Modified Low-Flow Ultrafiltration Ameliorates Hemodynamics and Early Graft Function and Reduces Blood Loss in Living-Donor Lobar Lung Transplantation

Yasuhiro Kotani, Osami Honjo, Keiji Goto, Yasufumi Fujita, Atsushi Ito, Mahito Nakakura, Masaaki Kawada, Shunji Sano, Kazutoshi Kotani, Hiroshi Date

Research output: Contribution to journalArticle

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Abstract

Background: This study analyzed the clinical application of modified low-flow ultrafiltration (MUF) to minimize cardiopulmonary bypass (CPB)-related adverse effects in patients undergoing living-donor lobar lung transplantation (LDLLT). Method: The study enrolled 33 consecutive patients who underwent LDLLT from 1999 to 2004: 8 patients underwent conventional CPB without MUF (control group), and 15 underwent arteriovenous MUF (MUF-treated group). Hemodynamics, graft function, blood loss and blood transfusion requirements, and clinical outcomes were analyzed. Results: There was a significant increase in systolic blood pressure and a decrease in pulmonary to systemic pressure ratio in the MUF-treated group (p <0.05). No hemodynamic changes occurred in the control group. MUF resulted in significant improvements in arterial oxygen tension/fraction of inspired oxygen ratio (PaO2/FiO2; 411 ± 107 vs 272 ± 107 mm Hg, p <0.05) and the alveolar-arterial oxygen difference (a-aDO2; 158 ± 84 vs 315 ± 127 mm Hg, p <0.05) at 15 minutes after CPB. There were no differences in PaO2/FiO2 and A-aDO2 between the groups beyond 6 hours post-operatively. Post-operative blood loss and blood transfusion requirements were lower in the MUF-treated group than in the control group (p <0.05). There were no differences in survival, duration of ventilation, intensive care unit stay, and hospital stay between the groups. Conclusions: The low-flow MUF brought improved hemodynamics and gas exchange capacity of transplanted grafts and lowered post-operative blood loss and blood transfusion requirement. This strategy may minimize CPB-related adverse effects in patients undergoing LDLLT.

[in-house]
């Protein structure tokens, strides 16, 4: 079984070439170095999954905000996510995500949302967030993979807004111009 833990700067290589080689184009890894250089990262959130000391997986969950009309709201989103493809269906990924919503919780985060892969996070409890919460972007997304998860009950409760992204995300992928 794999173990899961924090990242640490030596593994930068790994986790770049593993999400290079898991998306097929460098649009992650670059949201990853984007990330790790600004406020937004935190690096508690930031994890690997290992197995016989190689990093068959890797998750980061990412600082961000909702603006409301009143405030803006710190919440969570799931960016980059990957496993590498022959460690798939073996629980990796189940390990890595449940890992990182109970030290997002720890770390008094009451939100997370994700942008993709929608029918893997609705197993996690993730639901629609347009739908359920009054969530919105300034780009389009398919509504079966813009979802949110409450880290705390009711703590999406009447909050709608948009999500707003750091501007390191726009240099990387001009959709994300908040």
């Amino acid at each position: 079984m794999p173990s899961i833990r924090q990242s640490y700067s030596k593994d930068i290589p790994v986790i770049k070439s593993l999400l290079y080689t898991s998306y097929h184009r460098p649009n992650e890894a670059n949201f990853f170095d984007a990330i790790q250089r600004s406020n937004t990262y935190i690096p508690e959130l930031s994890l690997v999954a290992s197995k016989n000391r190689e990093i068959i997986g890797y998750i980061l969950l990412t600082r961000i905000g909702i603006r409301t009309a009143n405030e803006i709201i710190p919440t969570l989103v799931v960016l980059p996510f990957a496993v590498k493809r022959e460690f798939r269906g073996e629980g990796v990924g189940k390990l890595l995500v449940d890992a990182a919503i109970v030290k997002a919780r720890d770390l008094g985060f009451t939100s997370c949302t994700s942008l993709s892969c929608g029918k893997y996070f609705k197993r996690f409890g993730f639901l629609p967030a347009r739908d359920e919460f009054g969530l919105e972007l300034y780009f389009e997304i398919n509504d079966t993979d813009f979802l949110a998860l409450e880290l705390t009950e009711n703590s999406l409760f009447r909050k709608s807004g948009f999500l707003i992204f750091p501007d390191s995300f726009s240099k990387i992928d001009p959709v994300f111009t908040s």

Original languageEnglish
Pages (from-to)340-346
Number of pages7
JournalJournal of Heart and Lung Transplantation
Volume28
Issue number4
DOIs
Publication statusPublished - Apr 2009

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Lung Transplantation
Living Donors
Ultrafiltration
Cardiopulmonary Bypass
Hemodynamics
Blood Transfusion
Transplants
Oxygen
Control Groups
Blood Pressure
Intensive Care Units
Ventilation
Length of Stay
Arterial Pressure
Gases
Pressure
Lung
Survival

ASJC Scopus subject areas

  • Transplantation
  • Cardiology and Cardiovascular Medicine
  • Pulmonary and Respiratory Medicine
  • Surgery

Cite this

Modified Low-Flow Ultrafiltration Ameliorates Hemodynamics and Early Graft Function and Reduces Blood Loss in Living-Donor Lobar Lung Transplantation. / Kotani, Yasuhiro; Honjo, Osami; Goto, Keiji; Fujita, Yasufumi; Ito, Atsushi; Nakakura, Mahito; Kawada, Masaaki; Sano, Shunji; Kotani, Kazutoshi; Date, Hiroshi.

In: Journal of Heart and Lung Transplantation, Vol. 28, No. 4, 04.2009, p. 340-346.

Research output: Contribution to journalArticle

Kotani, Yasuhiro ; Honjo, Osami ; Goto, Keiji ; Fujita, Yasufumi ; Ito, Atsushi ; Nakakura, Mahito ; Kawada, Masaaki ; Sano, Shunji ; Kotani, Kazutoshi ; Date, Hiroshi. / Modified Low-Flow Ultrafiltration Ameliorates Hemodynamics and Early Graft Function and Reduces Blood Loss in Living-Donor Lobar Lung Transplantation. In: Journal of Heart and Lung Transplantation. 2009 ; Vol. 28, No. 4. pp. 340-346.
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T1 - Modified Low-Flow Ultrafiltration Ameliorates Hemodynamics and Early Graft Function and Reduces Blood Loss in Living-Donor Lobar Lung Transplantation